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Ramadan and Diabetes

How do Ramadan and diabetes combine? What are some guidelines for Muslims wanting to observe Ramadan? We asked Dr Nafisa Khan and Tahmeed Omar to share their insights.

The PRO-Active TElemedicine TaCTical OpeRation (PROTECTOR) programme was a telehealth pilot intervention to support people living with poorly controlled diabetes. You can read more about it on the Percept website.

Aim of PROTECTOR programme

The aim of the intervention was to see whether a short telehealth-delivered intervention could help patients in the Klipfontein and Mitchells Plain region of Cape Town to optimise their diabetes condition and bring their clinical measures (such as HbA1c) within clinically normal ranges.

Ramadan and Diabetes

The pilot intervention coincided with the period of Ramadan, a time where healthy Muslim adults are expected to fast from dawn to sunset.

Ramadan is a period of heightened spirituality, sacrifice, and patience for Muslims.

Dr Nafisa Khan

Muslims all yearn to reap the benefits of this auspicious month; therefore, it is not surprising that people living with diabetes want to fulfill this obligation too.

There were many Muslim participants in the pilot, and the telehealth doctor administering the intervention was herself a Muslim woman. This ability to understand her patients’ context and religious requirements allowed her to pre-empt some of the challenges faced by Muslims living with diabetes during the holy month of Ramadan.

Findings

Even after advice from a Muslim doctor that fasting may be difficult or ill-advised, some patients still expressed a strong desire to fast during Ramadan. Two people who were taking oral medication managed to fast well and reported feeling more energised. Two people who were on insulin developed hypoglycemic symptoms. For the one person, the telehealth doctor adjusted the insulin dosage and after this they were able to continue their fast safely. For the other, they had to stop fasting as the health risks were too severe.

Some who were advised that fasting may be difficult chose not to fast. However, many of the participants who had heeded the health advice and opted not to fast, developed spiking sugar levels. This could be attributed to the consumption of refined, fried, and sweet treats consumed at Iftar (the meal of breaking the fast), which participants understandably still attended.

Ramadan, being a time of sharing meals and Iftar treats with non-Muslim neighbours and friends too, meant that the challenge of spiking sugar levels was not limited to Muslim patients only. This is evidence for the role of place in understanding why or how interventions succeed or fail.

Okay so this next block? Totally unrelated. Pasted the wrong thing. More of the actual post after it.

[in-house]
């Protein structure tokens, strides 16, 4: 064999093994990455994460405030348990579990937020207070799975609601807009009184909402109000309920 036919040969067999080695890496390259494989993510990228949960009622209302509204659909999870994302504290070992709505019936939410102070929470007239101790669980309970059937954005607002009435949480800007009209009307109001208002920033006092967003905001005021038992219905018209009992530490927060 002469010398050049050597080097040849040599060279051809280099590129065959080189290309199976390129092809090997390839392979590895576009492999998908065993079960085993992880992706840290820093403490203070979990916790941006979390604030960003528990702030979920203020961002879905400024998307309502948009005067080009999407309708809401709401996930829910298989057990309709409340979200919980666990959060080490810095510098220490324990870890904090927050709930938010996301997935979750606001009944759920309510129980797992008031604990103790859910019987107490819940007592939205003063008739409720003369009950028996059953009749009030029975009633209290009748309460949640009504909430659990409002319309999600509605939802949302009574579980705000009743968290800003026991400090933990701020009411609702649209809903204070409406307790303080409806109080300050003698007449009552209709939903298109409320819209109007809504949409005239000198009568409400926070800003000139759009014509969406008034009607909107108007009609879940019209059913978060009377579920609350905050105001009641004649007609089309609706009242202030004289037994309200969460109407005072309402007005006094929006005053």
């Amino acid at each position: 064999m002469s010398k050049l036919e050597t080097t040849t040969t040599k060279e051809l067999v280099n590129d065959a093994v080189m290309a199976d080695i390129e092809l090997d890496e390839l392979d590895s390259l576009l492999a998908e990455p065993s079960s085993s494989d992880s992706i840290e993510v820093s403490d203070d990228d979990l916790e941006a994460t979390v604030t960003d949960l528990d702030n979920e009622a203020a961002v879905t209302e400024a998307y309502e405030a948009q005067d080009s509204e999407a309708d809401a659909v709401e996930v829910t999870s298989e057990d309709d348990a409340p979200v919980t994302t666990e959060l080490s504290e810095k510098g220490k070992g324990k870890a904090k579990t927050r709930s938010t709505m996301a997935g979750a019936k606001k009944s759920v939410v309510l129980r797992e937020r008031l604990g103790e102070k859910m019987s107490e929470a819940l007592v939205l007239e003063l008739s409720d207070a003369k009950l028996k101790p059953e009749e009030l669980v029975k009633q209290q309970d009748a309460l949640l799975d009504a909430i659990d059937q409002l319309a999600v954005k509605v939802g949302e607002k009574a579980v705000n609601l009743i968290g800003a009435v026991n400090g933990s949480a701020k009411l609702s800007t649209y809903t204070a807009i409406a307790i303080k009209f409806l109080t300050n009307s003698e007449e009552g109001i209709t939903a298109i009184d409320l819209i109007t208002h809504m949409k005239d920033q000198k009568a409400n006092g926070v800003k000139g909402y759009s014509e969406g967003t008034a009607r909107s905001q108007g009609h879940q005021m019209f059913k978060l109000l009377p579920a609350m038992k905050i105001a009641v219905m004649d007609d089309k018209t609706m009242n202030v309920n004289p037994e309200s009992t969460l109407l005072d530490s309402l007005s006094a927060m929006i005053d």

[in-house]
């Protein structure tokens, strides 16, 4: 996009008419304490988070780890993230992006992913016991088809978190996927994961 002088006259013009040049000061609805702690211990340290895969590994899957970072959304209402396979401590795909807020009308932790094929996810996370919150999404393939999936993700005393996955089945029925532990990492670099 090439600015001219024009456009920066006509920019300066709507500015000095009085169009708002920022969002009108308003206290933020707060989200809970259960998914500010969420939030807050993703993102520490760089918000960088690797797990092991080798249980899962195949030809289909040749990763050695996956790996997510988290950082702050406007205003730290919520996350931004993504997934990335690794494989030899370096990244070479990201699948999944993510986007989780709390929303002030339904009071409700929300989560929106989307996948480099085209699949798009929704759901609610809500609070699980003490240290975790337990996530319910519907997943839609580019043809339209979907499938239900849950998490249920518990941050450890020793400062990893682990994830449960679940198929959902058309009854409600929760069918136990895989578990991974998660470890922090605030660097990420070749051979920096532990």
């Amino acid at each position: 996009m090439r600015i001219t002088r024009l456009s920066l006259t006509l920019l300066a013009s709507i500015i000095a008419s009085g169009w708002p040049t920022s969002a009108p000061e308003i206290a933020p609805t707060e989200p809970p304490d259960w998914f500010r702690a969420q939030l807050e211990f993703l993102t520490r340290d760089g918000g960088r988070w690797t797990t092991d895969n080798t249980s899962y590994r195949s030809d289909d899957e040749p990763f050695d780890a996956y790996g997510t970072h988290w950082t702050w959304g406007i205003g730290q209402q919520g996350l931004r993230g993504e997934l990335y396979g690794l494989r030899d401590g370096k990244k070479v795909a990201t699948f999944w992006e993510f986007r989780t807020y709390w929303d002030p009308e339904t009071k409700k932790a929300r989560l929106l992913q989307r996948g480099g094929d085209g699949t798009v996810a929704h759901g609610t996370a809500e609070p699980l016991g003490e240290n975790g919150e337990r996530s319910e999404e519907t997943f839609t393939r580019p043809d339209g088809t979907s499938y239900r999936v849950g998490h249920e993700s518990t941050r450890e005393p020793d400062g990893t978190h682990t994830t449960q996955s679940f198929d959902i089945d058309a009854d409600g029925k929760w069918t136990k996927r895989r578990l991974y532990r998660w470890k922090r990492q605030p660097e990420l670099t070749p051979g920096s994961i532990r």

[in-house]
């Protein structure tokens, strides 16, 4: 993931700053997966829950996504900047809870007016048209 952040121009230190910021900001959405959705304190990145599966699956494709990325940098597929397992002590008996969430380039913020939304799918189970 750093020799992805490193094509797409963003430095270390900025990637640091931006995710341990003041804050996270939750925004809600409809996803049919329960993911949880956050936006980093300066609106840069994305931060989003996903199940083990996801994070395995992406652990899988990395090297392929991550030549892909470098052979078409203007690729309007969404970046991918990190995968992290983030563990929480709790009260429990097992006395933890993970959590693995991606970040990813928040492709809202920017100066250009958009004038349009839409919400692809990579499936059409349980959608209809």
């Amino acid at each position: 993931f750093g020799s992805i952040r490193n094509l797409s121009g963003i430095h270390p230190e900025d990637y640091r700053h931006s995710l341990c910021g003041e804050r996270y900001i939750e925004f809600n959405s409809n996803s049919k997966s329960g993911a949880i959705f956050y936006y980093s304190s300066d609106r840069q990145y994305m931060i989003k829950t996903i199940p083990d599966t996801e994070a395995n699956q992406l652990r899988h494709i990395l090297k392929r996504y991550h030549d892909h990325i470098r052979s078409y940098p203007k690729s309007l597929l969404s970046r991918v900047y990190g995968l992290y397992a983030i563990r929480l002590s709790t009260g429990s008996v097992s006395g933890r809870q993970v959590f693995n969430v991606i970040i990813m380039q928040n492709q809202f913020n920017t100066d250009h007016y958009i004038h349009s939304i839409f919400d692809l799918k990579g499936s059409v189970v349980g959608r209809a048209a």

In 2021, the period of fasting was about 12 hours. Patients on oral medication did not require any dosage adjustment. However, those patients on long-acting medications required close monitoring. For the fasting patients on insulin, the morning dose was reduced, and evening dose increased to reflect the change in mealtimes.

Reflection

Reflecting on our cohort of Muslim patients, it was found that fasting during the month of Ramadan brought on some unique challenges for the pilot participants.

While there are proven metabolic benefits of fasting, this needs to be weighed against the potential risks that may occur for people living with diabetes. These include hypoglycemia (too little glucose in the bloodstream), hyperglycemia (too much glucose in the blood stream), Diabetic ketoacidosis (which can cause swelling in the brain and is potentially fatal), and dehydration.

To advise patients appropriately, it is important to determine which patients would be most at risk of developing complications. Some factors that were taken into consideration to assess a patient’s risk were found in our study to be:

Ramadan also presented a challenge related to the religious and community activities that take place during this auspicious time. Two participants were so busy with community activities during the month, and found that they were unable or found it difficult to remember to take their sugar readings each day. This meant the doctor was unable to remotely monitor their health effectively.

Conclusion

Some diabetic patients can safely fast during the month of Ramadan, while others require guidance and support to fast without developing complications. Those at high risk of developing metabolic changes should ideally not be fasting.

When developing an intervention such as this one, it is important to consider:

  • the place of the intervention;
  • ensuring that the patient is being met where they are at, for example with respect to dosage changes, counseling on whether to fast and supporting those who choose to fast despite the advice not to;
  • and to view religion as an important contextual factor in understanding what matters to patients and not viewing it as an “optional” matter that patients should just give up.

Fasting is a personal choice. Healthcare workers should be culturally sensitive and knowledgeable to best support the patient who chooses to fast during the month of Ramadan.

What to read next?

Let’s talk about diabetes and food: Diabetes and food. Is there a subject more likely to start people arguing? I don’t think so… (Maybe politics? Religion? Money?

Diabetes during Ramadan- a guide: If you have diabetes, it’s important to understand the effects of Ramadan fasting on your blood sugar, which is why Sanofi put together this helpful guide.

Managing diabetes during Ramadan: Ramadan can be a difficult time for those Muslim diabetics who want to fast and don’t know how to incorporate fasting into their diabetes diet.

Photo by Gradikaa Aggi on Unsplash

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